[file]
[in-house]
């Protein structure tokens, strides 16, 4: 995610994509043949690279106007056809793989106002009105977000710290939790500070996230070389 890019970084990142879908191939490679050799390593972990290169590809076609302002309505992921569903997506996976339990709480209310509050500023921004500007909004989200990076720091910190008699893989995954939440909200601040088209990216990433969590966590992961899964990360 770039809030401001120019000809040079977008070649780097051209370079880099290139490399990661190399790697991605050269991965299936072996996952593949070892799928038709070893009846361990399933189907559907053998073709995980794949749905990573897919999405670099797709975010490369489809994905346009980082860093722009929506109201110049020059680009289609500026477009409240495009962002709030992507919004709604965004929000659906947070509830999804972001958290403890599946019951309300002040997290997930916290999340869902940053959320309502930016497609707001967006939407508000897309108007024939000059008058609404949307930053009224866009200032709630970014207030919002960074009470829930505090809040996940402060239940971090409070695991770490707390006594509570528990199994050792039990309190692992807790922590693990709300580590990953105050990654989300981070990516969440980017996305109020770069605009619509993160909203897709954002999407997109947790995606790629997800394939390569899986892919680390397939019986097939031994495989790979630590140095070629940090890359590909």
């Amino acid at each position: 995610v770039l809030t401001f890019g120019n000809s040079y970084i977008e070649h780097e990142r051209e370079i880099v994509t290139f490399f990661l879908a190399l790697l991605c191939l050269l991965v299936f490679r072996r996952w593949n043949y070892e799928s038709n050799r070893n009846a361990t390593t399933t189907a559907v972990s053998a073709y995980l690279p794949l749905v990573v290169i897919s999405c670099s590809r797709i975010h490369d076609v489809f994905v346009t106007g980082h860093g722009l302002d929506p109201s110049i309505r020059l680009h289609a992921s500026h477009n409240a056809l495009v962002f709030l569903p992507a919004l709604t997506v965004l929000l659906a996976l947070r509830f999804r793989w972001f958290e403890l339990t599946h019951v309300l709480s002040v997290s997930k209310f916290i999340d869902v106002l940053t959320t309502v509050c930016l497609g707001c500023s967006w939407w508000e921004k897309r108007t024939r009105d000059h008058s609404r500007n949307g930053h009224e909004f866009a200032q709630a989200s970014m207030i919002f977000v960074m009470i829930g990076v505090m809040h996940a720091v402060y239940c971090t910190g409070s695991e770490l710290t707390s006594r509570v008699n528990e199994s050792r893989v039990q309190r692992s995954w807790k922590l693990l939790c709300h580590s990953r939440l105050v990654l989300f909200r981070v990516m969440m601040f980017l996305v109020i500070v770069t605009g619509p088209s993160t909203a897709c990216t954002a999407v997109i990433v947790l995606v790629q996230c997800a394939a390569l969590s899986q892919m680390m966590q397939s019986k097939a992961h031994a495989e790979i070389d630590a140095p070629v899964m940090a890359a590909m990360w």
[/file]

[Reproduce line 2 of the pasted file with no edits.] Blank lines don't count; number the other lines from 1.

């Protein structure tokens, strides 16, 4: 995610994509043949690279106007056809793989106002009105977000710290939790500070996230070389 890019970084990142879908191939490679050799390593972990290169590809076609302002309505992921569903997506996976339990709480209310509050500023921004500007909004989200990076720091910190008699893989995954939440909200601040088209990216990433969590966590992961899964990360 770039809030401001120019000809040079977008070649780097051209370079880099290139490399990661190399790697991605050269991965299936072996996952593949070892799928038709070893009846361990399933189907559907053998073709995980794949749905990573897919999405670099797709975010490369489809994905346009980082860093722009929506109201110049020059680009289609500026477009409240495009962002709030992507919004709604965004929000659906947070509830999804972001958290403890599946019951309300002040997290997930916290999340869902940053959320309502930016497609707001967006939407508000897309108007024939000059008058609404949307930053009224866009200032709630970014207030919002960074009470829930505090809040996940402060239940971090409070695991770490707390006594509570528990199994050792039990309190692992807790922590693990709300580590990953105050990654989300981070990516969440980017996305109020770069605009619509993160909203897709954002999407997109947790995606790629997800394939390569899986892919680390397939019986097939031994495989790979630590140095070629940090890359590909």